When I was working with the latest beta of Microsoft Windows Server 2008 (Longhorn), it was evident that Microsoft has taken the commitment to security seriously and made security a top priority. Microsoft Windows Server 2008 contains countless security enhancements, covering virtually all aspects of the operating system (OS). Since I can't possibly talk about all of the security features that are new in Microsoft Windows Server 2008, I've picked out a few of them to preview.
One of the more minor security features that I tend to think of as being important in spite of its low profile is BitLocker support. Bit Locker is an encryption mechanism that is built into newer servers at the hardware level. The fact that Microsoft Windows Server 2008 supports BitLocker means that you can encrypt any of a server's drives, including those containing the Windows OS.
One of the biggest security concepts in Microsoft Windows Server 2008 is that of role-based security. Windows Server 2003 supported role-based security to some extent, but it takes center stage in Microsoft Windows Server 2008.
To see why role-based security is important, imagine for a moment that you need to configure a server to act as a Web server. In Windows Server 2003, you would use the Control Panel's Add/Remove Programs applet to install IIS and any necessary sub-components, assuming that IIS is not already installed. Although this approach works, it has a couple of problems. First, this approach makes it difficult for less-experienced administrators to complete the task at hand because they must manually install all of the necessary components. If an administrator does not understand dependencies or know exactly which components are necessary, then the installation can be a frustrating experience.
The other problem with using this approach is that you are adding IIS to a fully configured server. There are other already-installed components that are not necessary for running IIS. These existing components won't keep IIS from running correctly, but they do pose a potential security risk.
An old law of computing essentially states the following: The larger the size of the code base running on a machine, the greater the chance the code contains an exploitable bug. To put it simply, if you get rid of anything that is not essential to performing the task at hand, then you make the machine more secure (and more efficient) because you have reduced the size of the code base that is running on the machine.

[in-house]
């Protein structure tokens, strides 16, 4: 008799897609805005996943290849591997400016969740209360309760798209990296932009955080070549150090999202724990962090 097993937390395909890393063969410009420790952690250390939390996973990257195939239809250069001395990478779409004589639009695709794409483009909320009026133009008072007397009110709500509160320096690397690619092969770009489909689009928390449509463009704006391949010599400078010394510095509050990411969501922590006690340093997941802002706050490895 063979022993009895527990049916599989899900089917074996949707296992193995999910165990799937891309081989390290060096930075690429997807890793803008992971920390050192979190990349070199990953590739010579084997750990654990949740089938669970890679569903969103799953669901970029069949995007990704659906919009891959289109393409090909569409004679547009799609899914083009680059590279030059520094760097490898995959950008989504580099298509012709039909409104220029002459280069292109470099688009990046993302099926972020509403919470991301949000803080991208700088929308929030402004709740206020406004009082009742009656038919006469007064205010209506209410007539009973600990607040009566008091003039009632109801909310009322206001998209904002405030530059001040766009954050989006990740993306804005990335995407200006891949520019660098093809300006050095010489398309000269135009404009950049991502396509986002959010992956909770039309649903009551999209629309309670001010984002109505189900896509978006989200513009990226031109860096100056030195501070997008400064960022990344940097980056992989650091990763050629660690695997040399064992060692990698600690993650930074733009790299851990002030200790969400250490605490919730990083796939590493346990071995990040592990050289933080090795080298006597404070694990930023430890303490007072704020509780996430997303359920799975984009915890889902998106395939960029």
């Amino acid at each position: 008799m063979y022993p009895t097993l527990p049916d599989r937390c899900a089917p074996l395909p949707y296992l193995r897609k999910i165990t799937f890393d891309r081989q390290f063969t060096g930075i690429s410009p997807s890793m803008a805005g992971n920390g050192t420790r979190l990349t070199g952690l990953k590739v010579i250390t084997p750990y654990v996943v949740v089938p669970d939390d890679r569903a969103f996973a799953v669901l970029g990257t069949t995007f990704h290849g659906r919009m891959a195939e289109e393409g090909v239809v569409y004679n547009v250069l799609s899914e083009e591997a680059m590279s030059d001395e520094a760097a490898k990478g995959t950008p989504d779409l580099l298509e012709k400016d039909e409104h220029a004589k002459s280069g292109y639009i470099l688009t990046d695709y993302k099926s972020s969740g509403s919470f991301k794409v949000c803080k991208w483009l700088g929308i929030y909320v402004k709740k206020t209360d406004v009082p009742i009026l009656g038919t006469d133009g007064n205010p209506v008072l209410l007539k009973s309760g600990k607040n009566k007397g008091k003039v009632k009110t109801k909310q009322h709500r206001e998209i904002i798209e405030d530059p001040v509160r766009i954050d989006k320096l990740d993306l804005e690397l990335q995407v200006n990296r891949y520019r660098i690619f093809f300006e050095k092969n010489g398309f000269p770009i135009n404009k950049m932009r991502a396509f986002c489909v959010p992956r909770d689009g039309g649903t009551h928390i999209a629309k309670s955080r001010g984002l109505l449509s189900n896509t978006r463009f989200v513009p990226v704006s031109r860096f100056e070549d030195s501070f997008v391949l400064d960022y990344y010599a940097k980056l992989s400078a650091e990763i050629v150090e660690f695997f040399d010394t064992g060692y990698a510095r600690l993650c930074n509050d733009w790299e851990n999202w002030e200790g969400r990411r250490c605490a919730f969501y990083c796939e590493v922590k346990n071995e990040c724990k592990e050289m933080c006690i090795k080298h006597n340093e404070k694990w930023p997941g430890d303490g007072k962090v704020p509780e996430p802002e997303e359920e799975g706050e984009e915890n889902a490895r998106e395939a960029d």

In Microsoft Windows Server 2008, a new management tool called Server Manager allows you to choose which components will be installed to the server by role. The idea is that when you choose a role, Windows is smart enough to install all of the components necessary for the server to perform that role. At the same time, however, nothing unnecessary gets installed. This allows you to have much tighter control over which Windows components are running on your server, thus providing better security.
Server core is an example of role-based security taken to the extreme. On most networks, there are certain servers that only perform a single task. Some examples include DNS servers, DHCP servers, domain controllers and file servers. Although these types of servers warrant some of the highest security, a default installation of Windows Server 2003 includes lots of unnecessary components and services for servers performing in these roles.
Servers performing in the aforementioned roles can be better secured by being stripped completely bare of everything except for the absolute essentials. Not only will a server configured to run in server core mode only run the task at hand, it does not even include a true GUI interface. Instead, the server must be configured from the command line. Yes, server core is optional. You can run any of the roles that I mentioned without using server core mode.
Network Access Protection
The last security component that I want to mention is Network Access Protection (NAP). Microsoft intended NAP for use on networks with mobile or remote users. If you have ever supported mobile or remote users, then you know how frustrating it can be to secure your network, only to have a user log on from a virus infested home computer that is still running Windows 98.
NAP allows you to establish system health validators for remote computers. You can create a policy that specifies what it means for a remote computer to be healthy. For example, you could require that remote computers have the Windows firewall enabled, have the most up-to-date security patches and antivirus definitions.
When remote users connect to the network, their computers are compared against the system health validator to see if it is healthy or not. If a system is healthy, then network access will be granted in the normal manner. If the system is not healthy, then it can be either denied access to the network or quarantined to an isolated network segment. Typically, if a machine is quarantined, then the isolated network segment would contain the resources needed to update the computer and make it healthy.
Microsoft Windows Server 2008 contains a huge variety of new security mechanisms. When Microsoft Windows Server 2008 is eventually released, it should to prove to be the most secure Windows OS ever created.
About the author: Brien M. Posey, MCSE, is a Microsoft Most Valuable Professional for his work with Windows 2000 Server and IIS. He has served as CIO for a nationwide chain of hospitals and was once in charge of IT security for Fort Knox. As a freelance technical writer, he has written for Microsoft, TechTarget, CNET, ZDNet, MSD2D, Relevant Technologies and other technology companies. You can visit his personal Web site at www.brienposey.com.